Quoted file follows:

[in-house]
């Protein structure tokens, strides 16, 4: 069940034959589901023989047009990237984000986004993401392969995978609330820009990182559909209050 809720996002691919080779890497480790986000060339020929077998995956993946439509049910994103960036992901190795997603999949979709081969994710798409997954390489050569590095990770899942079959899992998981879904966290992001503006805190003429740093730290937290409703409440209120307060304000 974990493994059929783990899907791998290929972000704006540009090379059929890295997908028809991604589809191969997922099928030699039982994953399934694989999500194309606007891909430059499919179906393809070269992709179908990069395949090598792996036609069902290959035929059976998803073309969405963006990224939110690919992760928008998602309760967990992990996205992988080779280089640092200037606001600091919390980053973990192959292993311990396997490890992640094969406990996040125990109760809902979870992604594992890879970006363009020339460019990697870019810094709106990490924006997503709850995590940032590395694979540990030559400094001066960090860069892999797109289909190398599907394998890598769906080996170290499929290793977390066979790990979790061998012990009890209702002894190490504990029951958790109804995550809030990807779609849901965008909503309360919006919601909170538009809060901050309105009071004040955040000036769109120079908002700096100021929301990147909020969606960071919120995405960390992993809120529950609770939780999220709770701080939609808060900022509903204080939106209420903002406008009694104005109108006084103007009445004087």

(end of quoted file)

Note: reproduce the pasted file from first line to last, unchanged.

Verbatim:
[in-house]
């Protein structure tokens, strides 16, 4: 069940034959589901023989047009990237984000986004993401392969995978609330820009990182559909209050 809720996002691919080779890497480790986000060339020929077998995956993946439509049910994103960036992901190795997603999949979709081969994710798409997954390489050569590095990770899942079959899992998981879904966290992001503006805190003429740093730290937290409703409440209120307060304000 974990493994059929783990899907791998290929972000704006540009090379059929890295997908028809991604589809191969997922099928030699039982994953399934694989999500194309606007891909430059499919179906393809070269992709179908990069395949090598792996036609069902290959035929059976998803073309969405963006990224939110690919992760928008998602309760967990992990996205992988080779280089640092200037606001600091919390980053973990192959292993311990396997490890992640094969406990996040125990109760809902979870992604594992890879970006363009020339460019990697870019810094709106990490924006997503709850995590940032590395694979540990030559400094001066960090860069892999797109289909190398599907394998890598769906080996170290499929290793977390066979790990979790061998012990009890209702002894190490504990029951958790109804995550809030990807779609849901965008909503309360919006919601909170538009809060901050309105009071004040955040000036769109120079908002700096100021929301990147909020969606960071919120995405960390992993809120529950609770939780999220709770701080939609808060900022509903204080939106209420903002406008009694104005109108006084103007009445004087």